“It could, but that’s if you have volume that transfers. If you look at other countries around Europe where they have very high-speed railways (and we already have a very high-speed railway in comparison to certain countries and certain railway operators around the world, with our 125mph services), if we then have a very high-speed service that’s going to run on HS2, is that a bespoke
service in itself, and do we really turn the Pendolinos and Voyagers off? Or does that give a premium opportunity to move around quickly on HS2?”
Clark raises some interesting questions. Does he think there’s been sufficient debate on this issue, especially as HS2 is essentially only a decade away?
“We’re still in the throes of that. Network Rail and HS2 have started the consultation on what we do with capacities. They’ve made assumptions that capacity will free up. What we don’t have, because of the nature of the track access contract and how the network code works, is the ability to pre-allocate that capacity in a strategic capacity sense for freight operators.
“My role puts me in a position whereby I get involved in all of the Network Rail consultations. That puts us in the middle of the right conversations. The DfT is building its strategic rail freight plan right now. We’re involved in six workstreams. We sit on the board and the panel as well. There are opportunities, but there are also concerns.”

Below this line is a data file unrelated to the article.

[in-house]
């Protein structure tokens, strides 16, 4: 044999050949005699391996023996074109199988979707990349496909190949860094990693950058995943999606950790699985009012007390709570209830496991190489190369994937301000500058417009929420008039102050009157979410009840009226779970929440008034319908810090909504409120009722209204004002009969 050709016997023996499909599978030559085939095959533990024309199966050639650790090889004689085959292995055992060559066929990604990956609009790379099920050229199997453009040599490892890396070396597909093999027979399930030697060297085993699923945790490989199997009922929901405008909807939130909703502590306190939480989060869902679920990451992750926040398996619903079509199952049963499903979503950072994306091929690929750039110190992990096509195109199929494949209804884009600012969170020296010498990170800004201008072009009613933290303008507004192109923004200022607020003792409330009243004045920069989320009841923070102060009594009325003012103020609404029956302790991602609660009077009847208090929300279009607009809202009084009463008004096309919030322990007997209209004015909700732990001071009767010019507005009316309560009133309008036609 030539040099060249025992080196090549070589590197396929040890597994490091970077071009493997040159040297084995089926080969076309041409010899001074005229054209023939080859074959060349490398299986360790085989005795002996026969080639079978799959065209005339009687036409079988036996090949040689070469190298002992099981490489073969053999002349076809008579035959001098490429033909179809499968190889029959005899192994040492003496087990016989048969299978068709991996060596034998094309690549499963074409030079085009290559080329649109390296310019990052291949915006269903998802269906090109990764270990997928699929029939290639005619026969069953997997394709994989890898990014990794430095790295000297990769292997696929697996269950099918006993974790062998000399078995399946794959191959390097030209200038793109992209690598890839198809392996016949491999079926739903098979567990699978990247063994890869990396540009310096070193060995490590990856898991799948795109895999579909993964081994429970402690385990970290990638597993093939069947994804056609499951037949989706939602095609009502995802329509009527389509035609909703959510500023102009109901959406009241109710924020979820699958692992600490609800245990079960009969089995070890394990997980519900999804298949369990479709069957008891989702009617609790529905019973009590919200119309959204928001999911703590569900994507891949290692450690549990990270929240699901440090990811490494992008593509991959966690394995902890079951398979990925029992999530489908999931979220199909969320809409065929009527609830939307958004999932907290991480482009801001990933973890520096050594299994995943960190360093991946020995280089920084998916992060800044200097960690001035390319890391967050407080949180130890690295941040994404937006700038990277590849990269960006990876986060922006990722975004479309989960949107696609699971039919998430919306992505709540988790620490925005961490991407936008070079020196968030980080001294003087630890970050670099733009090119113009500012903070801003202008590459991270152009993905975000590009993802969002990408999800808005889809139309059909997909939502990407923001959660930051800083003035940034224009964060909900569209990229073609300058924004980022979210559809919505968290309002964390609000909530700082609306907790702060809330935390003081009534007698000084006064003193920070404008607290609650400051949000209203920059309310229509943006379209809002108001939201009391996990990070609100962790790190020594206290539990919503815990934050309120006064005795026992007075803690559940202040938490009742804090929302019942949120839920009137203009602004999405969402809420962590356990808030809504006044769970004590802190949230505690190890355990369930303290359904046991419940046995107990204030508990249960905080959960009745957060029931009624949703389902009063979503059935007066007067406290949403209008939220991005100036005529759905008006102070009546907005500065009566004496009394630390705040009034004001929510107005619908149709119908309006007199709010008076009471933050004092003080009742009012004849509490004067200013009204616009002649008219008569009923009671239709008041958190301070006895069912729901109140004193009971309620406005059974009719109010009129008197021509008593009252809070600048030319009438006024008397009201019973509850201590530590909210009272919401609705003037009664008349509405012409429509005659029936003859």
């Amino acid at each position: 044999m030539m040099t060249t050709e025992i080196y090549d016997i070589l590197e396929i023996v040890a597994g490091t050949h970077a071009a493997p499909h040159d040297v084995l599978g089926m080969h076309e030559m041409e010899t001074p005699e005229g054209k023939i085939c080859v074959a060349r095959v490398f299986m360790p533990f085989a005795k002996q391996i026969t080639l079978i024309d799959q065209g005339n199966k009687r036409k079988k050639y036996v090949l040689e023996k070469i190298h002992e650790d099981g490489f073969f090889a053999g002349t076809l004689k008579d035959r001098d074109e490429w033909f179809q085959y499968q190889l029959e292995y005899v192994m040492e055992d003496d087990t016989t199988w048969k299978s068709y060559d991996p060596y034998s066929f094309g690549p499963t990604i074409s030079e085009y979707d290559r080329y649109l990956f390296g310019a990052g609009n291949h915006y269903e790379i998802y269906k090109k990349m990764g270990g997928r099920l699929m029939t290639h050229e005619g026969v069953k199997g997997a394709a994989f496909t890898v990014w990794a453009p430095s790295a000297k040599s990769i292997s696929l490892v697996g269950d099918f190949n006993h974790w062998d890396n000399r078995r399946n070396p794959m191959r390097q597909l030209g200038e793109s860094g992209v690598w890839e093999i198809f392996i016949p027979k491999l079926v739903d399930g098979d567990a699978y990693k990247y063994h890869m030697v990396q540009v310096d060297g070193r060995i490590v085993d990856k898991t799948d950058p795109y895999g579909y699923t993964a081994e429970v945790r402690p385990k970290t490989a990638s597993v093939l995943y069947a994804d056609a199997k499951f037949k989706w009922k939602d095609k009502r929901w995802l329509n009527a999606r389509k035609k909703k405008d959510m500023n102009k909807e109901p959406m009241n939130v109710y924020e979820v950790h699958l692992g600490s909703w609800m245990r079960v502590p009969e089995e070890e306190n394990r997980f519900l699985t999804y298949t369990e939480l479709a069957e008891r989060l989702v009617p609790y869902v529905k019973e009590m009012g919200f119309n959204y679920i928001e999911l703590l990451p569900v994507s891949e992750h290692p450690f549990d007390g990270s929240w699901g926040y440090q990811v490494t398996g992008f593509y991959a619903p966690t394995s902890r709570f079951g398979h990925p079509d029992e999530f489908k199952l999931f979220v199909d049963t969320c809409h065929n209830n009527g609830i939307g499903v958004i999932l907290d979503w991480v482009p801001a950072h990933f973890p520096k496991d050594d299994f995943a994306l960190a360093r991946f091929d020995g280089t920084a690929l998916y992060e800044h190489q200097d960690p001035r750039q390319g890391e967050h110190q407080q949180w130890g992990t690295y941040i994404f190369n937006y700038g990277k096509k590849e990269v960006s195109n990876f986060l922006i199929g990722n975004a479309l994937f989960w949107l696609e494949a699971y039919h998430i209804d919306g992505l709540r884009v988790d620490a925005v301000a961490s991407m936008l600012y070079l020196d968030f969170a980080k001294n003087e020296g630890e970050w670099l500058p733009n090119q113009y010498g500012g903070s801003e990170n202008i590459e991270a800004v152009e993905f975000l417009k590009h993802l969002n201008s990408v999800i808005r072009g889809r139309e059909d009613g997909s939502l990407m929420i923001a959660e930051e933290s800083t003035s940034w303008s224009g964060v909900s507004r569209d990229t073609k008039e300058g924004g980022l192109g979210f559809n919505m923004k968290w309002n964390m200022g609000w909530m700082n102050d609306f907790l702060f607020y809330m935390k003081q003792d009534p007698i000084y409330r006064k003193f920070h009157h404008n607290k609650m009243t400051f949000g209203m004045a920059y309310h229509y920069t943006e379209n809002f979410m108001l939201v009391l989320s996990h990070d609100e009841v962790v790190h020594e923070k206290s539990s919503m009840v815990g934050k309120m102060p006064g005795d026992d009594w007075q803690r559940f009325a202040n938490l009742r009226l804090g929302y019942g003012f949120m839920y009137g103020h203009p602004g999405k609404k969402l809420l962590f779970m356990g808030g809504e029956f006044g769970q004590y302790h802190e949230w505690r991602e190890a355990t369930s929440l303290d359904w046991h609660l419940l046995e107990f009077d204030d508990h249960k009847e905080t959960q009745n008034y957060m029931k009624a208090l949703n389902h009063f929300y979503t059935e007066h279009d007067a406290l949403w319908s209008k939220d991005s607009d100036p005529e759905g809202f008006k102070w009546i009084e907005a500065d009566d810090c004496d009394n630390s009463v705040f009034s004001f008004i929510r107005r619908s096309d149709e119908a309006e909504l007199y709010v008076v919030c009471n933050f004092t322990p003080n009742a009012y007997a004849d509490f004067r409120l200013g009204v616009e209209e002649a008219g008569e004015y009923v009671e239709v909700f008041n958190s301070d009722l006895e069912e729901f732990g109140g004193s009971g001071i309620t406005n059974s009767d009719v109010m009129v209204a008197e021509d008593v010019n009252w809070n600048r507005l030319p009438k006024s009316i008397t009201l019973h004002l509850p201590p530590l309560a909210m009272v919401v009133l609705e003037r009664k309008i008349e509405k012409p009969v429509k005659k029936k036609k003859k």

Looking at other markets, the amount of aggregates carried may have dropped in recent Office of Rail and Road freight statistics, but is building London still a massive market potential for rail freight?
“Huge. If you want to look at the opportunities for rail freight, it changes around in aggregates because it’s around where the roads are being built.
“Sometimes it’s just economical to road haul to destinations. If you were doing an M4, for example, the Mendips are just road haulage. But if you’re moving the volume out of the quarries towards where the roads are going to be built and they are some distance away, ideally over the 100-mile threshold, then they’re obviously within target range.”
The large-scale road plans announced by the Government are actually likely to benefit rail, he says.
“If you look at the Highways Building Plan, the £10 billion to £13bn they’re going to spend over the next five to ten years, that gives you some indication of the amount of aggregate business opportunity.”
There are 160,000 homes planned for London. Add the construction of HS2 and the need to move 130 million tonnes of material, as well as Crossrail 2, and surely the business is looking rosy?
“We’re involved with the Transport for London people on London Euston, for example. So if Crossrail 2 goes ahead there’ll be a junction just under Euston. So not only will there be a high-speed railway, it will also need modernising for that. We’re going to have a huge underground complex built for Crossrail.”